5. Subordinate public entities of the State experience the same adverse tax effect under their public contracts; however, the State does not because of its retention as general revenue of approximately one-half of the G. R. Tax paid.

6. The net amount of the G. R. Tax, after allowing all tax credits, paid by instate based public contractors and retained in the general fund of the State is .44 of the G. R. Tax, and the net amount of the G. R. Tax paid by out-of-state public contractors and retained in the general fund of the State is .46 thereof.

 
Discussion and Conclusions: 
State's Contention 5:

We meet a threshold disposition of the State's contention 5 raising the issue of a foreclosure of the Government's contentions under the doctrine of res judicata and judicial estoppel in view of the decision in Kiewit.

This issue was first raised herein immediately following the decision in Kiewit through the State's motion for a summary *359 judgment under the rationale of England and Drummond. The motion was denied under the reasoning of this Court's decision entered on the 20th day of November, 1974. That decision reserved for later decision as to whether the holdings in Kiewit were dispositive of any of the ultimate pretrial order Government issues of unequal treatment. We will later herein meet that challenge. The decision also concluded that Government's asserted issue that the Act's provisions as applied to it violated the Supremacy Clause "remain[s] viable and unfettered by any holding in Kiewit." We now reach that same conclusion.

 
Government's Contention 1(a) and (c):

We deem these two contentions to be one and the same.

It is manifest from the above findings of fact that as between the State and the Government, the imposition of the G. R. Tax upon Contractors discriminates against the Government and in favor of the State. Although a public contractor for the State might add the G. R. Tax as a line item in his bid and thus increase the cost of construction, the State would receive as general revenue that portion of the G. R. Tax remaining after allowing credits and refunds. As indicated, that averages slightly less than 50 percent of the G. R. Tax. Contra, the Government is required to pay through increased bids by the imposition of the G. R. Tax and gets no return of the overplus of approximately 50 percent.[5]

Homestake-Sapin Partners v. United States, 375 F.2d 507, at 512 (10th Cir. 1967), teaches:

 
"Whether a tax discriminatory against the United States is unconstitutional under the Fourteenth Amendment, the supremacy clause, or both, is a question the Supreme Court has not had occasion to answer. See discussion in Comptroller of Treasury, Retail Sales Tax Div. v. Pittsburgh-Des Moines Steel Co., 231 Md. 132, 189 A.2d 107. Chief Justice Warren in Phillips Chemical Co. v. Dumas School District, 361 U.S. 376, 385, 80 S. Ct. 474, 480, 4 L. Ed. 2d 384, involving discriminatory taxes levied against lessees of government property, intimates that unconstitutionality in discrimination cases stems from the supremacy clause when he says, `. . . we have made it clear, in the equal protection cases, that our decisions in that field are not necessarily controlling where problems of intergovernmental tax immunity are involved. . . . Accordingly, it does not seem too much to require that the State treat those who deal with the Government as well as it treats those with whom it deals itself.'"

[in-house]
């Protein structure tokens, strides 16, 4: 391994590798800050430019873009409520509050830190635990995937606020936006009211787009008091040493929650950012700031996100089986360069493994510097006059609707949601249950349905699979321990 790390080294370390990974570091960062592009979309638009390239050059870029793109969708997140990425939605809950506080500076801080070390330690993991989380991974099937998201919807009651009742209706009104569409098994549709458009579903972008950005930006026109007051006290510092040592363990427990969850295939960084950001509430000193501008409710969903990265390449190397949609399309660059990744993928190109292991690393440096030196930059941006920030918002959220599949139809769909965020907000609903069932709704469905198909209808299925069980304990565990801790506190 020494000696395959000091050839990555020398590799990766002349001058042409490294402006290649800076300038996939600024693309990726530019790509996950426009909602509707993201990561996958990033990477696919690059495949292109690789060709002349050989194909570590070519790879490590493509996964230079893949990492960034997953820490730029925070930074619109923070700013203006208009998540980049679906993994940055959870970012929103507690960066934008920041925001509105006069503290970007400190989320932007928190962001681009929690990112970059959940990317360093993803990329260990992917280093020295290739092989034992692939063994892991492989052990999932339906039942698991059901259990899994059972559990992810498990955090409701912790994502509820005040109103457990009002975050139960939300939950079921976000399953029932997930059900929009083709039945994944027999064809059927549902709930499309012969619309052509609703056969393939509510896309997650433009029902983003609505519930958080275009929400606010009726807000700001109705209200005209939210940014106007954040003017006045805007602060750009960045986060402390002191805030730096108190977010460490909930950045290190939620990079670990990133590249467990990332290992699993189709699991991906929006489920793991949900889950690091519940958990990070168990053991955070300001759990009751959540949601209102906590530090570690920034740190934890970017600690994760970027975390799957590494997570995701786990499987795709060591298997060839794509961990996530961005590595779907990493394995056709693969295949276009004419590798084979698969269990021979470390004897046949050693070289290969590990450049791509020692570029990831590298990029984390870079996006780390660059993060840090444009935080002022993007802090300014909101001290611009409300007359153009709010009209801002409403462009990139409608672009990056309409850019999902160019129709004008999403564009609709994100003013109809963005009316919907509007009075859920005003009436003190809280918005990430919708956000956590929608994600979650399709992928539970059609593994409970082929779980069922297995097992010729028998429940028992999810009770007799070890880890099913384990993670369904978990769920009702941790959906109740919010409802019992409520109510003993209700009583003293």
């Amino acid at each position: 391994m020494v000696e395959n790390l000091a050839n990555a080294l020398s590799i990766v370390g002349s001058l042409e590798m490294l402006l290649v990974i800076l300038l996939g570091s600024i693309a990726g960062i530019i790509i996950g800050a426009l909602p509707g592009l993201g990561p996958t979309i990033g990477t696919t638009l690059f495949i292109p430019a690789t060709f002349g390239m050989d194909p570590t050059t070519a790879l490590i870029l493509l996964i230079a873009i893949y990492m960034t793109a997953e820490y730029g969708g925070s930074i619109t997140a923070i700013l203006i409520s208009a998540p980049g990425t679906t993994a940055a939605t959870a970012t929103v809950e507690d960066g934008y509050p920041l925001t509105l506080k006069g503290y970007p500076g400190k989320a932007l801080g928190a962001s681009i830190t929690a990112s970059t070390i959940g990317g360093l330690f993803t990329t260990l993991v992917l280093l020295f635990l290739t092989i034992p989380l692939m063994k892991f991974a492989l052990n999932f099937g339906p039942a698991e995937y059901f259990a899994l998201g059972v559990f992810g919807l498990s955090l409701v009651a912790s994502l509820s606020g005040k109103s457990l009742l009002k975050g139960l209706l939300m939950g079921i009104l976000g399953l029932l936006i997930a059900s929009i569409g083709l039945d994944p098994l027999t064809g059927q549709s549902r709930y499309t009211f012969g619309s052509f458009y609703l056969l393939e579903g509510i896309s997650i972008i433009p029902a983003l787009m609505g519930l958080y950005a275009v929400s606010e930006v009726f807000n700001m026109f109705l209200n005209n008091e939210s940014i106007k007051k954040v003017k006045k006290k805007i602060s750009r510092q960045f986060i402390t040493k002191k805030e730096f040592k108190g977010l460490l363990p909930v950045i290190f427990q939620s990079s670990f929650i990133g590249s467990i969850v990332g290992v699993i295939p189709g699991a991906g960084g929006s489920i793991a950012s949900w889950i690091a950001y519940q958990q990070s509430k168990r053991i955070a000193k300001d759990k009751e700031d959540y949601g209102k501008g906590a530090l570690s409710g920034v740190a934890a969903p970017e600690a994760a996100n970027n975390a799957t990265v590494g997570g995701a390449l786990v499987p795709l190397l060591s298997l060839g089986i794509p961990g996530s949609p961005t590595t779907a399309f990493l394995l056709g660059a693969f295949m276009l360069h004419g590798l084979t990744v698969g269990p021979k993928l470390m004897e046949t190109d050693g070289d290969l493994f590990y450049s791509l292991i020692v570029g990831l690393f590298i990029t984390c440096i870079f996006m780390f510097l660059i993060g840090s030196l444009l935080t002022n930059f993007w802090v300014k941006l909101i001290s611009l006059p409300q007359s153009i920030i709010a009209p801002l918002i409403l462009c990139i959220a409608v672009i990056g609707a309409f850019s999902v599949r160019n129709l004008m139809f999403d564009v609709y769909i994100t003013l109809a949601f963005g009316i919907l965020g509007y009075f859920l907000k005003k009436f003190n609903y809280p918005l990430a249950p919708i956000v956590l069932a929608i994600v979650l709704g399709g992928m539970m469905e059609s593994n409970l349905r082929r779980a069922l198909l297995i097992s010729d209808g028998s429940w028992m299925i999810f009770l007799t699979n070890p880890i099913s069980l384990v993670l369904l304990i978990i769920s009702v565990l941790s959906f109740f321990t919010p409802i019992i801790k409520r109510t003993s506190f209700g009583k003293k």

Compare Esso Standard Oil Co. v. Evans, 345 U.S. 495, 500, 73 S. Ct. 800, 97 L. Ed. 1174 (1953). See also United States v. City of Detroit, 355 U.S. 466, 473, 78 S. Ct. 474, 2 L. Ed. 2d 424 (1958); and Alabama v. King and Boozer, 314 U.S. 1, 8, 62 S. Ct. 43, 86 L. Ed. 3 (1941).

We conclude and declare that the imposition of the G. R. Tax under the Act upon the Contractors subjects the Government to discrimination in favor of the State, all in violation of the Supremacy Clause. We further conclude that the Government is entitled to permanent injunctive restraint of future imposition of the G. R. Tax upon its Contractors in order to alleviate the discriminatory effect of the Act as applied to it.

 
Government's Contention 1(b):

In view of our holding that the Act violates the Supremacy Clause, we find it unnecessary to pass upon the Equal Protection Clause issues or upon the questions of collateral estoppel arising as to them.

However, nothing in the issues raised presented, nor did the contractor Kiewit *360 have standing to raise on behalf of the Government in Kiewit, the Government's current issue of the discriminatory effect upon it as an owner-builder by the imposition of the G. R. Tax upon its Contractors in violation of the Supremacy Clause. Commissioner of Internal Revenue v. Sunnen, 333 U.S. 591, 68 S. Ct. 715, 92 L. Ed. 898 (1948).

The decision in Kiewit finds a reasonable classification of public contractors, vis-a-vis, private contractors, for different tax purpose[6] treatment under the Act in a recital of some four factors, namely: